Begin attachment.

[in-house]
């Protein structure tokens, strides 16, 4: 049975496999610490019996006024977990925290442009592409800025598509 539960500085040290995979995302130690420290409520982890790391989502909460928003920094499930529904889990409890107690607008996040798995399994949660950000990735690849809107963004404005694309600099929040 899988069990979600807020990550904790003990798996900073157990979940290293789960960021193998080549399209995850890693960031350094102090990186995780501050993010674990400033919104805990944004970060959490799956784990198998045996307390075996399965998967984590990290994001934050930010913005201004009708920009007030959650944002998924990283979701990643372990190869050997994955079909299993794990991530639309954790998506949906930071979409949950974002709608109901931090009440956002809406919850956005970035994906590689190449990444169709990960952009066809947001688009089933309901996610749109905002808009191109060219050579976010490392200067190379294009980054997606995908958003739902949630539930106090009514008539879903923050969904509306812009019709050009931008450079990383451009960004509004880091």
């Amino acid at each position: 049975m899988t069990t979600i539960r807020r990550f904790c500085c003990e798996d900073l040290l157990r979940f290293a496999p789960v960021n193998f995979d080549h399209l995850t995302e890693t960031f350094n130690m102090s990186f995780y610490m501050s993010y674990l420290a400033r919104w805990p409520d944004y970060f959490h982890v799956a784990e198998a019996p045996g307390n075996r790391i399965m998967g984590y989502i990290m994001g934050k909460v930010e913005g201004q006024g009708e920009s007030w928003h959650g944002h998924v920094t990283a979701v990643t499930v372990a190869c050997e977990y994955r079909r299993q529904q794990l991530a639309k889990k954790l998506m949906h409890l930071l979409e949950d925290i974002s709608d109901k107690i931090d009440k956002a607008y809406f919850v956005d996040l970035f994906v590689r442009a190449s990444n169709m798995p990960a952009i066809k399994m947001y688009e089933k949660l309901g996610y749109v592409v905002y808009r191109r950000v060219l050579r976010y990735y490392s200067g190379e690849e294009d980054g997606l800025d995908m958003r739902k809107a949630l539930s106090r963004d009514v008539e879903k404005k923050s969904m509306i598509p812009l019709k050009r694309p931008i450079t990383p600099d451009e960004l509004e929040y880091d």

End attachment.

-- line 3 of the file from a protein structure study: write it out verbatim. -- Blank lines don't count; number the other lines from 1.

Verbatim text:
């Amino acid at each position: 049975m899988t069990t979600i539960r807020r990550f904790c500085c003990e798996d900073l040290l157990r979940f290293a496999p789960v960021n193998f995979d080549h399209l995850t995302e890693t960031f350094n130690m102090s990186f995780y610490m501050s993010y674990l420290a400033r919104w805990p409520d944004y970060f959490h982890v799956a784990e198998a019996p045996g307390n075996r790391i399965m998967g984590y989502i990290m994001g934050k909460v930010e913005g201004q006024g009708e920009s007030w928003h959650g944002h998924v920094t990283a979701v990643t499930v372990a190869c050997e977990y994955r079909r299993q529904q794990l991530a639309k889990k954790l998506m949906h409890l930071l979409e949950d925290i974002s709608d109901k107690i931090d009440k956002a607008y809406f919850v956005d996040l970035f994906v590689r442009a190449s990444n169709m798995p990960a952009i066809k399994m947001y688009e089933k949660l309901g996610y749109v592409v905002y808009r191109r950000v060219l050579r976010y990735y490392s200067g190379e690849e294009d980054g997606l800025d995908m958003r739902k809107a949630l539930s106090r963004d009514v008539e879903k404005k923050s969904m509306i598509p812009l019709k050009r694309p931008i450079t990383p600099d451009e960004l509004e929040y880091d």